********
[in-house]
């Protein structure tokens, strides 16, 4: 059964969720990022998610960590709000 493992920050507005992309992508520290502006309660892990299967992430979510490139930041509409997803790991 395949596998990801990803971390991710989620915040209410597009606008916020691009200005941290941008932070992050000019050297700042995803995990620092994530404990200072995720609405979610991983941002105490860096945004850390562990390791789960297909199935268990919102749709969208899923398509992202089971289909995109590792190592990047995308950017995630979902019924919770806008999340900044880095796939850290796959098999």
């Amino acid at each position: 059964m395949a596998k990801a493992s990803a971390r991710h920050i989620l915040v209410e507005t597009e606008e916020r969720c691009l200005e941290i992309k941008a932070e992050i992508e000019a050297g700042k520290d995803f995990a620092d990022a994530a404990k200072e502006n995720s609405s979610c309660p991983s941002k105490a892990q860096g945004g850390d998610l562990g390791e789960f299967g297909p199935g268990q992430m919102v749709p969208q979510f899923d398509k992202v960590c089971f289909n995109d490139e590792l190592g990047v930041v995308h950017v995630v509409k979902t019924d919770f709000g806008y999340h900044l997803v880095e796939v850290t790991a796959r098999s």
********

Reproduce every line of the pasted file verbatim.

[in-house]
């Protein structure tokens, strides 16, 4: 059964969720990022998610960590709000 493992920050507005992309992508520290502006309660892990299967992430979510490139930041509409997803790991 395949596998990801990803971390991710989620915040209410597009606008916020691009200005941290941008932070992050000019050297700042995803995990620092994530404990200072995720609405979610991983941002105490860096945004850390562990390791789960297909199935268990919102749709969208899923398509992202089971289909995109590792190592990047995308950017995630979902019924919770806008999340900044880095796939850290796959098999």
């Amino acid at each position: 059964m395949a596998k990801a493992s990803a971390r991710h920050i989620l915040v209410e507005t597009e606008e916020r969720c691009l200005e941290i992309k941008a932070e992050i992508e000019a050297g700042k520290d995803f995990a620092d990022a994530a404990k200072e502006n995720s609405s979610c309660p991983s941002k105490a892990q860096g945004g850390d998610l562990g390791e789960f299967g297909p199935g268990q992430m919102v749709p969208q979510f899923d398509k992202v960590c089971f289909n995109d490139e590792l190592g990047v930041v995308h950017v995630v509409k979902t019924d919770f709000g806008y999340h900044l997803v880095e796939v850290t790991a796959r098999s």